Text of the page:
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The City of San Francisco broke ground Wednesday, March 1, on the Van Ness Improvement Project, a major civic-improvement project that will revitalize and rehabilitate one of the city’s main corridors.
“This marks a significant step forward in making transit faster and more reliable on Van Ness Avenue,” said Mayor Edwin M. Lee. “We will be improving a crucial travel corridor in San Francisco. When this project is completed, everyone can enjoy a safer, better Van Ness Avenue.”
“I’ve been a Bus Rapid Transit (BRT) booster ever since a trip to Ecuador with my wife 15 years ago, right around the time that BRT first emerged as a low-cost and effective alternative to light rail,” said SFCTA Chair Aaron Peskin. “I want to acknowledge the complete streets nature of the Van Ness BRT project and thank SFMTA in particular for accommodating the community’s desire to preserve the historic nature of the street lighting along this vibrant corridor. This is exactly the kind of transportation infrastructure project that voters envisioned SFCTA funding through Prop K sales tax, and I’m delighted to see it break ground.”
The Van Ness Improvement Project will bring about San Francisco’s Bus Rapid Transit system, a globally proven solution to improve transit reliability and address traffic congestion. Features of Bus Rapid Transit on Van Ness will include dedicated center-running lanes, furnished boarding stations and installing proven safety enhancements for people walking, including sidewalk extensions, protected median refuges, high visibility crosswalks and audible countdown signals that make walking along the corridor a safer, more enjoyable experience.
“This project is essential to reshaping how San Franciscans get around the city efficiently," said San Francisco Municipal Transportation Agency (SFMTA) Director of Transportation Ed Reiskin. “Van Ness will benefit from better transit, strengthened infrastructure, and safer streets for all."
Aside from transportation upgrades, the Van Ness Improvement Project also includes replacing 1800s-era water and sewer lines beneath the street, installing new streetlights and sidewalk lighting, new landscaping and rain gardens, as well as repaving Van Ness Avenue.
“Since moving to the neighborhood in 2009, my neighbors and I have asked for a safer, more efficient Van Ness for people walking, driving or taking transit,” said Alex Wilson, chairman of the Van Ness Bus Rapid Transit Community Advisory Committee. “Today these demands are materializing. I’m excited to see my neighborhood revitalized and modernized through this project in a way that works for all of us.”
The three-year construction project is a result of collaboration between city agencies and will overhaul two miles of Van Ness Avenue between Mission and Lombard streets. The project began as a package of transportation improvements including the city’s first Bus Rapid Transit system. Along the corridor, these improvements are expected to reduce transit travel times by up to one-third and increase reliability and service for the 47, 49, 76X and 90 Muni routes that will use the Bus Rapid Transit system.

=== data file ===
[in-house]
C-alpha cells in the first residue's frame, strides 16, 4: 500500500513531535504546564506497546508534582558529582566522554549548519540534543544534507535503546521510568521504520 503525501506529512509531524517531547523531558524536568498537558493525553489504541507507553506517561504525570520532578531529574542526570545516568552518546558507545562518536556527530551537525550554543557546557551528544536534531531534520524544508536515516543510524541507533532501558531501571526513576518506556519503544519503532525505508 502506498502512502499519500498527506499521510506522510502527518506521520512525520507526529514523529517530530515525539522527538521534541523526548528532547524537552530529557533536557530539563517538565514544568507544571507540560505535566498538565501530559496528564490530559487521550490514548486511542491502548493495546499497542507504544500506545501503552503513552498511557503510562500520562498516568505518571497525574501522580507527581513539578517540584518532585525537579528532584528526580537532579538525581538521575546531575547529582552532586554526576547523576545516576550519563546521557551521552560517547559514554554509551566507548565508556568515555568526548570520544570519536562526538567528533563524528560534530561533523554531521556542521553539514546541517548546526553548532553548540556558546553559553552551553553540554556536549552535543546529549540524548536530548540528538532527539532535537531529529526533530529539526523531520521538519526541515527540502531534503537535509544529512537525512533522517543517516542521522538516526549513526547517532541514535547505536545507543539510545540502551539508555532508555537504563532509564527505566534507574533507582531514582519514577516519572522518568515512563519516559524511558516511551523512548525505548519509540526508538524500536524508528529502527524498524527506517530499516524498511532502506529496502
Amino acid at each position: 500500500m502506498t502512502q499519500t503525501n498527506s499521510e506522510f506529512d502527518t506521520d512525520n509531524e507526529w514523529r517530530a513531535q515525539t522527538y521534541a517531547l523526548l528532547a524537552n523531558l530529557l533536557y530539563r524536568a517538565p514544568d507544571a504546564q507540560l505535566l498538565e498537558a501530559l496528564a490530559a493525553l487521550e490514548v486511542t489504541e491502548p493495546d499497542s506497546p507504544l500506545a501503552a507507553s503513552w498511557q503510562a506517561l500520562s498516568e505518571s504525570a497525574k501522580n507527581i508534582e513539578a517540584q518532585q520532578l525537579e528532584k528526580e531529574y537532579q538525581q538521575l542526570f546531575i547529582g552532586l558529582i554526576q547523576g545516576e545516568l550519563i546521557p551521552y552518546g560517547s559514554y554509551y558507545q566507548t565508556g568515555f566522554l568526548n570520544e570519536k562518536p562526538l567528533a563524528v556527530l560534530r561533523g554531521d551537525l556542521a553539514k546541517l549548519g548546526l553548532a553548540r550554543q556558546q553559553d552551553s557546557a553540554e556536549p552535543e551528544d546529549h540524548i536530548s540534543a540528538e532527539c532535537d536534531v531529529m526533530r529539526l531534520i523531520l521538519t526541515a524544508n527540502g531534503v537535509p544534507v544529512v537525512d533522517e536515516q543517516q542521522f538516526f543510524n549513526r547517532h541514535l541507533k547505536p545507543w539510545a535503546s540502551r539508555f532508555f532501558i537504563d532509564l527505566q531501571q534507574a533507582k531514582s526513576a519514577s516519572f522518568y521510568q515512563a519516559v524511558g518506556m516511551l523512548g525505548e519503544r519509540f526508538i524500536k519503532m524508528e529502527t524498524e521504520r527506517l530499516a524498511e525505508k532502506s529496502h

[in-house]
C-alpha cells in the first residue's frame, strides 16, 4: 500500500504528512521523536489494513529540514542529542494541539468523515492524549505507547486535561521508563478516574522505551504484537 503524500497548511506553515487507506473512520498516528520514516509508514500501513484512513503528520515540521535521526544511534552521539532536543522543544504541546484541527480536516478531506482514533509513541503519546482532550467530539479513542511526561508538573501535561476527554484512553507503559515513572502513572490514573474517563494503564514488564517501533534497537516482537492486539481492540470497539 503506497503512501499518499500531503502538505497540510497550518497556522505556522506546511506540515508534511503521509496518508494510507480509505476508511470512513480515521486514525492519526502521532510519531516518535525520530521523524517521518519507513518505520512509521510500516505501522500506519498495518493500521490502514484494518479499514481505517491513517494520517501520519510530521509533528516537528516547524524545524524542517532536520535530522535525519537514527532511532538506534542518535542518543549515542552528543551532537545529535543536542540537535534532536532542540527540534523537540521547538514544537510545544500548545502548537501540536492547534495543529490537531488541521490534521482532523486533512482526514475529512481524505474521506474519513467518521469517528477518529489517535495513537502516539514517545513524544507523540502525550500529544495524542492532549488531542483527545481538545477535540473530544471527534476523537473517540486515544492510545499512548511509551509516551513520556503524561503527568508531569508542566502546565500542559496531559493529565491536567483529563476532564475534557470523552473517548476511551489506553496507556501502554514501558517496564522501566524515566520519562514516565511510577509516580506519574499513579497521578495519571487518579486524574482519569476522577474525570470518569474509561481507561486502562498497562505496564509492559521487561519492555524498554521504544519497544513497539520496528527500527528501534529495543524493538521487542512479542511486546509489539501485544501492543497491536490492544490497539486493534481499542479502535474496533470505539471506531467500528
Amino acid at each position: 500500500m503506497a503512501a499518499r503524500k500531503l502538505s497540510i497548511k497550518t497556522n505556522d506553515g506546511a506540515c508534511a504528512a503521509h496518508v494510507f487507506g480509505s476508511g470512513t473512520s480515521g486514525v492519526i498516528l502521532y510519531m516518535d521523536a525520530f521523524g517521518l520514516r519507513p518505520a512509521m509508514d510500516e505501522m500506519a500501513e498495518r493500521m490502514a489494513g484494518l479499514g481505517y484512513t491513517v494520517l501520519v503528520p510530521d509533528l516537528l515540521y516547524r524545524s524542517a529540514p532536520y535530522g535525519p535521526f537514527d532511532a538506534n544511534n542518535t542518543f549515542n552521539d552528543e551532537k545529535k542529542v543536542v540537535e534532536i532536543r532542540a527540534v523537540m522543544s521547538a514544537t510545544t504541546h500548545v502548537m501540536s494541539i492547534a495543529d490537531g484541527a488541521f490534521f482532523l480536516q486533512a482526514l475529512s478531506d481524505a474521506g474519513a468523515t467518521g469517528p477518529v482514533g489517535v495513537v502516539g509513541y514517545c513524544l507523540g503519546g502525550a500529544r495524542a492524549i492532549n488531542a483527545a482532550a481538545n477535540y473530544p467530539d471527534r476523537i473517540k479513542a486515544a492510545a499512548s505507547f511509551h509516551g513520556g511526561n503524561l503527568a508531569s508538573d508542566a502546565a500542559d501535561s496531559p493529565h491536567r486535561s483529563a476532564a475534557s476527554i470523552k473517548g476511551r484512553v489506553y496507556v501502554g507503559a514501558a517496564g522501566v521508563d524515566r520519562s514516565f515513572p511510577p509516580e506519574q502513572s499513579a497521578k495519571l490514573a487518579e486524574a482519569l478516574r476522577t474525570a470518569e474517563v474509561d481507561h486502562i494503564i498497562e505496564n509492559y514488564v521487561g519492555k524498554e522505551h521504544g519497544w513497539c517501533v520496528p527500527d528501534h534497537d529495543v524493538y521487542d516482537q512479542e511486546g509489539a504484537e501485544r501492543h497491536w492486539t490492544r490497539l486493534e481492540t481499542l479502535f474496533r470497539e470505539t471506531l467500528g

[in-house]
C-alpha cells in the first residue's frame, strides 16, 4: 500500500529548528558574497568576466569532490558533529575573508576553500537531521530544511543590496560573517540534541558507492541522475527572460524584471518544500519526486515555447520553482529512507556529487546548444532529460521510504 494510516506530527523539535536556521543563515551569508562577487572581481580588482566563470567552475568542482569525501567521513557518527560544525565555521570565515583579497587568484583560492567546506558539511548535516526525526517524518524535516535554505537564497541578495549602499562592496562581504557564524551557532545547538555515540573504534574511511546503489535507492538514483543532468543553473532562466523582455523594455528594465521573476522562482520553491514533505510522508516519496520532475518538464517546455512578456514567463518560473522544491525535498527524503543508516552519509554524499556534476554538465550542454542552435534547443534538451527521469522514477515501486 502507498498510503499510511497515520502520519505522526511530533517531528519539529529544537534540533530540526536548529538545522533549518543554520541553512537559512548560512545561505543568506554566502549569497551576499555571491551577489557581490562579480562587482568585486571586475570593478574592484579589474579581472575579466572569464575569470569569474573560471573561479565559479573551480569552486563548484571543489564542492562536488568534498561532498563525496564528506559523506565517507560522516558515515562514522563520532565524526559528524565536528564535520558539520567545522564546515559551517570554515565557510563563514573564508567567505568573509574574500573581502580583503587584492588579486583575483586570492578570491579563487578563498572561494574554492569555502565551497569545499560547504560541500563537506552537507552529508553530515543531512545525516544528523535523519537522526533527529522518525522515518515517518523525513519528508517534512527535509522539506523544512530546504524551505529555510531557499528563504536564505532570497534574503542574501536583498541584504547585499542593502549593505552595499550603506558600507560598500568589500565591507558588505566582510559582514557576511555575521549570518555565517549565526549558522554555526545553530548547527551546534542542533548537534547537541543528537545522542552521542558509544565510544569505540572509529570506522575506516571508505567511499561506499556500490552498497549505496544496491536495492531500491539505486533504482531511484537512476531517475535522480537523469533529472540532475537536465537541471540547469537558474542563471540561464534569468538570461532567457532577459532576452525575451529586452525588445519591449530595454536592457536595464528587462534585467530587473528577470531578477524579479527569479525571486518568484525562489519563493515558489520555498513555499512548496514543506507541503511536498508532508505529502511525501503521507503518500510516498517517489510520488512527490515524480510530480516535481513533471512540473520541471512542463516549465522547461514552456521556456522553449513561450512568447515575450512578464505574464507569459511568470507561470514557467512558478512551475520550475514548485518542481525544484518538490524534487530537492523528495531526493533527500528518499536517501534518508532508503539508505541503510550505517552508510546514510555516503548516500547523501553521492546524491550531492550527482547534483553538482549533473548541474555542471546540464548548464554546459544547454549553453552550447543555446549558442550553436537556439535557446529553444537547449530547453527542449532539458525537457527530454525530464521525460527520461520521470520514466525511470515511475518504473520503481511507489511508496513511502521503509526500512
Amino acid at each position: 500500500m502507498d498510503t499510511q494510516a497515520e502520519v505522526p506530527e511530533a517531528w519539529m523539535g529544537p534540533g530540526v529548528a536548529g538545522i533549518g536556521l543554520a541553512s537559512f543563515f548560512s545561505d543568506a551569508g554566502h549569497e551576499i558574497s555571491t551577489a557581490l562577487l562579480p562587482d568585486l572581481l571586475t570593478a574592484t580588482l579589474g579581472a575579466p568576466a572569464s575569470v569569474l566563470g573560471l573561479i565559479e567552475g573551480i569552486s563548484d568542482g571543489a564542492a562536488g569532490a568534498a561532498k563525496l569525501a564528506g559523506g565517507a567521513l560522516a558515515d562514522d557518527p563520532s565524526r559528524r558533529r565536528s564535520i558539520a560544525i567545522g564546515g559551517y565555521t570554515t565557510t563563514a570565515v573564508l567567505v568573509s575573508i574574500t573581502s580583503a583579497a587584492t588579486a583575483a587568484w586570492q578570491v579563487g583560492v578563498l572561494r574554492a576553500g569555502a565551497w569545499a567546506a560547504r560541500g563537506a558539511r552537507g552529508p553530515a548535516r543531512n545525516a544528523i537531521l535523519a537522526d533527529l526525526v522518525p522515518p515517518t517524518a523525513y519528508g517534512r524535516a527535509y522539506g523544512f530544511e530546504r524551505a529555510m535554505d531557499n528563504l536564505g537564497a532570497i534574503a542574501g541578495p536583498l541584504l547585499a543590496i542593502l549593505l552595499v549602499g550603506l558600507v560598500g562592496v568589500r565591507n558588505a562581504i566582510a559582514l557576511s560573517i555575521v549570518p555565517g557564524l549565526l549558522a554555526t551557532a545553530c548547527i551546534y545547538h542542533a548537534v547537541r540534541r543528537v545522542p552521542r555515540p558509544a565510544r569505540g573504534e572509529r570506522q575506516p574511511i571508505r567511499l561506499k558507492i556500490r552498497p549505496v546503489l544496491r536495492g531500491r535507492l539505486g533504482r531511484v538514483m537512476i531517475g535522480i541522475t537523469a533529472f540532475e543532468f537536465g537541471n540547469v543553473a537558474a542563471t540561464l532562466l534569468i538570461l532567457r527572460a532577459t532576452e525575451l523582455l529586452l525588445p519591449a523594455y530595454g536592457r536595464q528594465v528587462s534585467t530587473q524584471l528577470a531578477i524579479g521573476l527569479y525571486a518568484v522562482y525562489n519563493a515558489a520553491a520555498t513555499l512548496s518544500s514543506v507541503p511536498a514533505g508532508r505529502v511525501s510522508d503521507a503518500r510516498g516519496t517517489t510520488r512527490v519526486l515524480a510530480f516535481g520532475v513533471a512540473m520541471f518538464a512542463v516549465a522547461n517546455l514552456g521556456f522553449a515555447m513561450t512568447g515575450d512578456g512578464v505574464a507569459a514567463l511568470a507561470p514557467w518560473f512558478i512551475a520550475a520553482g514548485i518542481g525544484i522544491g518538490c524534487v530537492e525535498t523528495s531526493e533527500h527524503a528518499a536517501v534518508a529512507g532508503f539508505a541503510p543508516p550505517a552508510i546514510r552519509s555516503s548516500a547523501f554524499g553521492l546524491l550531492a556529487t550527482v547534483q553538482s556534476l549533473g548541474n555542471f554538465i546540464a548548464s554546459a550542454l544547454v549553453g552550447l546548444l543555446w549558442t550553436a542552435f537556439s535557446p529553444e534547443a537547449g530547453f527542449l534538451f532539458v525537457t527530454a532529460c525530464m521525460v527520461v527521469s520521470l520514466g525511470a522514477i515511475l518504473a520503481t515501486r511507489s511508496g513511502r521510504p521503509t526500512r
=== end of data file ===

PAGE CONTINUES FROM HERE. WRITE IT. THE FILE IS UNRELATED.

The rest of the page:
In recent years, the Van Ness Improvement Project has grown to include major infrastructure improvements for people who live, work and travel in the area.
San Francisco Public Works and the San Francisco Public Utilities Commission have partnered with the SFMTA to take advantage of the construction on Van Ness to make large-scale improvements to the area. While Public Works will plant hundreds of new trees and entirely repave the street, the Public Utilities Commission will replace and repair some of the oldest water and sewer infrastructure in San Francisco.
“As San Francisco grows, smart transportation is key to keeping our city moving,” said Public Works Director Mohammed Nuru. “The design elements in this project will make this high-travelled corridor safer and easier to navigate.”
The existing water and sewer networks beneath Van Ness are more than 100 years old and near the end of their lifecycles. Failures of these networks can lead to extended service interruptions and cause sinkholes in the roadway. The new networks will improve reliability and reduce their vulnerability to damage from earthquakes, minimizing potential service outages.
Other elements of the project include proven safety features like high-visibility crosswalks and countdown signals for people walking at each intersection along with new sidewalk lighting along the street. Van Ness Avenue is part of San Francisco’s high injury network, the 12-percent of city streets where 70-percent of collisions resulting in serious injury or death occur. These features aim to reduce that statistic and make traveling the corridor a safer, more enjoyable experience.
“Kudos to the SFMTA and our partners at the Federal Transit Administration (FTA) and Caltrans on this exciting ground-breaking milestone. The Van Ness Improvement Project is a premier example of the robust federal, state and local partnerships that we need to forge across our nation, to cost-effectively fix our streets, advance Vision Zero and improve transit,” said Tilly Chang, Executive Director of the San Francisco County Transportation Authority.
Of the total $316 million budgeted for the project, approximately $45 million of the funds come from the FTA’s Capital Investment Grant program and $30 million come from the Bus and Bus Facilities program. These grants will help the project deliver more reliable service and shorter travel times for transit riders once construction is complete in 2019. The remaining cost of the project is being covered by state and local sources like San Francisco Proposition K funds, State Highway Operation and Protection Program, Public Utilities Commission Local Funds and SFMTA Revenue Bonds.
For more project details and to sign up for construction updates, please visit sfmta.com/vanness.